It is not uncommon to hear some advertisements claim that you can refinance your mortgage with no closing costs. There is truth in this, but it is not necessarily the whole truth. In this article, we will talk about the big picture of closing costs, loan amounts, and interest rates so you understand what options you may have and the consequences that come with them.
First, let’s put a couple of hard truths down on the table: there are always closing costs and one way or another you are going to pay them. Believe it or not, the lender actually has very little to do with most of the closing costs associated with any mortgage transaction. That’s because most of the costs are third-party fees paid to others who provide services required to close the deal, like the appraiser, the settlement company, the title insurance provider, and so on. Sure, most lenders have fees as well, but our fees are usually only a small piece of the total.
So, if these fees are not controlled by us, how can we provide a no closing cost refinance? The closing costs get paid from one or both of two other sources. One of those sources is loan proceeds. There are rules on what can be “rolled in” to a loan that is not classified as a cash-out refinance, which typically come with higher rates and harder qualifying requirements. In some cases, though, most or even all the costs can be paid by increasing your loan amount to cover them. In these cases, you will be paying for them over the life of your loan, but the slightly higher loan amount typically increases the monthly mortgage payment by a small amount.
The other way to pay closing costs is in the interest rate. Just like you can pay points to lower the interest rate, the rate can also be increased to, in effect, pay points back to you to cover the costs. This is often referred to as premium pricing. The resulting credit can be used to pay the costs associated with the loan. Just as above, you still end up paying the closing costs but you do so by making a slightly higher monthly mortgage payment instead of a lump sum payment at closing. The proportion between how much credit you get in trade for how much interest rate is variable and can definitely impact the decision-making process.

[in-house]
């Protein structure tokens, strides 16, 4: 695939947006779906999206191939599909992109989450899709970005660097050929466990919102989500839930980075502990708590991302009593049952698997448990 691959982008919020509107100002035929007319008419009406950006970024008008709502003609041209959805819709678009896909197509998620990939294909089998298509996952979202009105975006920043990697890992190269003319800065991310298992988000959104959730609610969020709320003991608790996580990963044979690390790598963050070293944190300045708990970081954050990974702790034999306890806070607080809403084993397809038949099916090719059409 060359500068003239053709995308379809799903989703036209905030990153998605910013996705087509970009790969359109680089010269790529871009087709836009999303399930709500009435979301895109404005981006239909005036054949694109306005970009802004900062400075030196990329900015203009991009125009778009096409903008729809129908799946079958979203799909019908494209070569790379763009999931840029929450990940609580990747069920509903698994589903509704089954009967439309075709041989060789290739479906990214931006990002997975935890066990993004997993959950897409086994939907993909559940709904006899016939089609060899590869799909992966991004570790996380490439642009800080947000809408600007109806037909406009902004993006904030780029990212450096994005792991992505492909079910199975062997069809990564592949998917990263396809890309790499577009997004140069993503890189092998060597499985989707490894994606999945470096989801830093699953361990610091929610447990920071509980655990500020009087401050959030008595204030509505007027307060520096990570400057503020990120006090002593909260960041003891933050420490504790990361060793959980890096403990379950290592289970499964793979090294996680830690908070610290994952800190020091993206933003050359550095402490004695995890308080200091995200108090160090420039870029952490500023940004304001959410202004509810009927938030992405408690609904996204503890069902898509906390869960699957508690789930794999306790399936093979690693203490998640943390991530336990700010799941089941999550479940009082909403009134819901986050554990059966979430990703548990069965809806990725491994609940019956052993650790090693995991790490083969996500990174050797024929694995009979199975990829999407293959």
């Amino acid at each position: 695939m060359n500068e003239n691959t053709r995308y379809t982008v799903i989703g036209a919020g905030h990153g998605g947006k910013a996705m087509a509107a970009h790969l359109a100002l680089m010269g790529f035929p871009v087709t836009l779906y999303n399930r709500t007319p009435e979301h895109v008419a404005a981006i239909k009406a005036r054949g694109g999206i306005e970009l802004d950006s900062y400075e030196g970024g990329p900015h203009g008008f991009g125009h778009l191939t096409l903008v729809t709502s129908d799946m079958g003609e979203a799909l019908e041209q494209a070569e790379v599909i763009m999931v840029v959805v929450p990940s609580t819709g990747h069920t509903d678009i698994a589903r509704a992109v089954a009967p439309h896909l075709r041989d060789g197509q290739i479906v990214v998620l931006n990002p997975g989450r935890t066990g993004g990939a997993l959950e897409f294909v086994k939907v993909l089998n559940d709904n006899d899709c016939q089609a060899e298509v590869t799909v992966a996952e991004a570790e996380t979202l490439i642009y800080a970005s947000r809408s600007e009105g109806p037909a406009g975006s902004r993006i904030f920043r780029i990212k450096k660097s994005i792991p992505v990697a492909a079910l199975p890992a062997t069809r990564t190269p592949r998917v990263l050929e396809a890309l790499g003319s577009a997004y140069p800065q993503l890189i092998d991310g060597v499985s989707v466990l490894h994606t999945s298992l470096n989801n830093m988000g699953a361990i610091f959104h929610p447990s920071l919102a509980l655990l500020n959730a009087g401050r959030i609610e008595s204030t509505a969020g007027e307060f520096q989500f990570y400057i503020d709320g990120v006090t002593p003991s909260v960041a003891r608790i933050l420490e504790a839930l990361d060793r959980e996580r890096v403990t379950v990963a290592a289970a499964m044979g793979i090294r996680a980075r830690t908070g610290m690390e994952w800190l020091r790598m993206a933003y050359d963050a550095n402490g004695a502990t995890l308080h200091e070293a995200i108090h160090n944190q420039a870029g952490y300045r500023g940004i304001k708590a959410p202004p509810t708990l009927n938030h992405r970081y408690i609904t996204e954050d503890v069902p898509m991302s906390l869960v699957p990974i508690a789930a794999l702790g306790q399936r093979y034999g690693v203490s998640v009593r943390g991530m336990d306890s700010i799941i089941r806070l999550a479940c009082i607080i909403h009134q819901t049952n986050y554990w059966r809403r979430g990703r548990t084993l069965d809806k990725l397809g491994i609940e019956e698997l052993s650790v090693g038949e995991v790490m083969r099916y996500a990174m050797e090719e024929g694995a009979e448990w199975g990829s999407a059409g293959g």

As with most other mortgage decisions, it is a good idea to think about the long-term consequences of your decisions. For example, premium pricing is a great strategy in a falling interest rate environment. We never know when rates have reached their floor and trying to play the guessing game could mean missing the opportunity to save thousands of dollars over the life of the loan. Premium pricing allows you to refinance repeatedly, taking advantage of slightly lower rates as they become available, without having to pay the closing costs on multiple transactions out of pocket. Then, when you believe rates have dropped as far as they are likely to go, paying the closing costs out of pocket to get the lowest possible rate makes sense.
If you are considering a refinance, I can help you put together the information and numbers you need to make informed decisions. Whether you are trying to reduce your interest rate or the term of your loan, or trying to cash out some of your equity, I can help you achieve your financial goals.